Julie Hambleton
Julie Hambleton
January 23, 2024 ·  4 min read

Everyone Says Don’t Google For Medical Advice. She Did Anyway, And It Might Have Saved Her Vision.

When you feel an odd ache or pain or any sort of strange symptoms of illness, what’s the first thing you do? In today’s day and age, likely many of you do a quick Google search of your symptoms to try and get an idea of what might be going on in your body. The thing is, sometimes yes, Dr. Google can be useful, like for example this woman who successfully used Google to help her get answers to some scary symptoms she was experiencing. In many cases, however, Dr. Google can do more harm than good.

Woman Uses Dr. Google To Finally Get The Answers She Needed

Alexandra Niforos was going about her life normally when one day in mid-July in 2021, she first felt a strange pain in her head. This headache continued to grow over the next days and then weeks, not going away and not to be subdued by any amount of pain relievers. Having suffered from anxiety for a long time, she thought that she was better off not consulting Dr. Google and instead visit an actual physician to discuss her symptoms. By the next week for her appointment, her symptoms had worsened. She was hearing a whooshing sound in her ears and her vision was being affected. (1)

When she went to the doctor, noting her history with anxiety, coupled with the extreme amount of stress she’d been under recently because of work, among other things, they concluded that her symptoms were stress-induced. The doctor prescribed her with muscle relaxants to help her relax. She even went ahead and booked a massage to try and work out the tension she was carrying in her upper body. None of this helped, however, and her symptoms only kept getting worse.

Finally one day while driving, her vision began tunneling so badly that she was struggling to see anything that wasn’t in her peripheral vision. Terrified, she went back to the doctor. They booked her an MRI appointment, but she couldn’t get in for another two weeks. Feeling frustrated and desperate for answers, she finally turned to Dr. Google.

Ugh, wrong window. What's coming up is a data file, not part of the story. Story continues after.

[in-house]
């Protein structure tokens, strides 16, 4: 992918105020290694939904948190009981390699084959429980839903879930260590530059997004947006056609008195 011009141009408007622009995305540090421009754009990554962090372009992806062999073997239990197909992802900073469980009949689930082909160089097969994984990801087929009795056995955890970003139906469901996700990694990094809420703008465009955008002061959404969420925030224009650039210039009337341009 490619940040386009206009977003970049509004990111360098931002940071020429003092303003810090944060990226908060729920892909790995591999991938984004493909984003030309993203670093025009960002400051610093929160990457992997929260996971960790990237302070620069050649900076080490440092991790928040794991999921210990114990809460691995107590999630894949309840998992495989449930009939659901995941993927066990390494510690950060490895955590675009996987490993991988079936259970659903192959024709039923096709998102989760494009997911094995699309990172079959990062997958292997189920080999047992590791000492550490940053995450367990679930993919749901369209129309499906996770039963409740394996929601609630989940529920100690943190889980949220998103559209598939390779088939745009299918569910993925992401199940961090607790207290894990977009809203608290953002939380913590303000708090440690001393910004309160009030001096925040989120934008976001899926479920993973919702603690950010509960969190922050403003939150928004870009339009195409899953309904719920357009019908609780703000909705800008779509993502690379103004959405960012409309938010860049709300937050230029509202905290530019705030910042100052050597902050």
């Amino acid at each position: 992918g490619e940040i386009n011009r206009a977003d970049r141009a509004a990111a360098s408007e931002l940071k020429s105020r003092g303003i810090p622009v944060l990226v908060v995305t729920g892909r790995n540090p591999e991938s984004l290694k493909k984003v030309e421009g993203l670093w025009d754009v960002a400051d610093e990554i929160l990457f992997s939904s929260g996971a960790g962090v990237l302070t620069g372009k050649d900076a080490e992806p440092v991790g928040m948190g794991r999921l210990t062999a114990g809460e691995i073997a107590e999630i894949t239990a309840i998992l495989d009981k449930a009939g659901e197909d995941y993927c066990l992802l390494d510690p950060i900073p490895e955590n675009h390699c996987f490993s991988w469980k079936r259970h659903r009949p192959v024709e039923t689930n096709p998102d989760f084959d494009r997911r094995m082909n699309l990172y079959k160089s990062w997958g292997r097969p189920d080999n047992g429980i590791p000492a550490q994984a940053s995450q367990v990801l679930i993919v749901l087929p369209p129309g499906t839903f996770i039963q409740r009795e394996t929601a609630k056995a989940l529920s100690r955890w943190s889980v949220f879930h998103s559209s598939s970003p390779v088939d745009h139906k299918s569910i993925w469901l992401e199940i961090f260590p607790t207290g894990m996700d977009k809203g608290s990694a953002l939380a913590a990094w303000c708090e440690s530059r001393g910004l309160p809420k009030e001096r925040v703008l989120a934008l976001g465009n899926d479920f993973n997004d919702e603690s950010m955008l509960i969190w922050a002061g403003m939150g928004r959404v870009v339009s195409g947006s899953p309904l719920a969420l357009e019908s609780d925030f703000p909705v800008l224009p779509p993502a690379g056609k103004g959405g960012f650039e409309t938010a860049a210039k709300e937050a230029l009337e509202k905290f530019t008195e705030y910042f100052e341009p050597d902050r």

Potentially Saved By Dr. Google

She spent a night searching for answers and reading article after article looking for a match for her symptoms. She finally found one that she checked all the boxes for.

“I fell into a black hole of frantic symptom-searching and read article after article. I only resurfaced when I discovered a Mayo Clinic page titled “Pseudotumor cerebri (idiopathic intracranial hypertension).” It explained a rare condition in which pressure increases in the head due to the inability to drain cerebrospinal fluid, which mimics the symptoms of a brain tumor.”

The article didn’t give much indication to causes, aside from the use of certain medications. She googled examples of the kind of medication the article mentioned, and bingo – she found the cause. A medication that her dermatologist prescribed her to treat her acne, doxycycline, was one that fell in that category. One of her parents’ friends, who is an ophthalmologist, agreed with her self-diagnosis. She called her dermatologist who suggested that she stop the medication immediately.

In the end, she was able to get into the emergency clinic, who gave her the counter medications necessary to stop her symptoms from progressing and help bring her back to good health. It was a long road, however, now her vision is nearly 100% back to normal. In this case, it ended up being a good thing that she googled her symptoms. Otherwise, things may have taken too long and could have turned out far worse.

Should You Consult Dr. Google?

The COVID19 pandemic drastically changed the way we seek out and receive health care. We saw the rise of online health care and telehealth. The instance of people simply googling their symptoms and trying to figure it out themselves also rose. While Google can offer plenty of valuable information and doctors are humans who can sometimes make errors, there is a danger to relying on this more than a trained medical professional. (2)

In most cases, searching for a diagnosis online simply results in undue stress and terror. Other times, however, it can actually impede your ability to get the help you need. Doctors say that they are seeing increased cases of people not seeking medical attention because they think they know what they have and, worse, they googled how to solve it on their own at home. Other times, patients come in so convinced that they self-diagnosed correctly that they refuse to listen to medical advice or that they might not be right. In these cases, conditions go unchecked and can become highly dangerous, even fatal.

The Bottom Line

We are not saying to not do any of your own research. This can be helpful in understanding your condition and/or symptoms and help you articulate your concerns to your doctor better. Also, if you feel as though you are not being listened to or taken seriously, you can use this to help you speak up more. Finally, if you are concerned that you are not receiving the answers and help you need, get a second, third, or even fourth opinion – not from the internet, but from other doctors. After all, doctors are only human, and sometimes you need multiple perspectives and expertise before you find the right conclusion.


  1. Everyone Says Don’t Google For Medical Advice. I Did Anyway, And It Might Have Saved My Vision..” Huffpost. Alexandra Niforos.
  2. The rise of ‘Dr. Google’: The risks of self-diagnosis and searching symptoms online.” The Conversation. Taleen Lara Ashekian.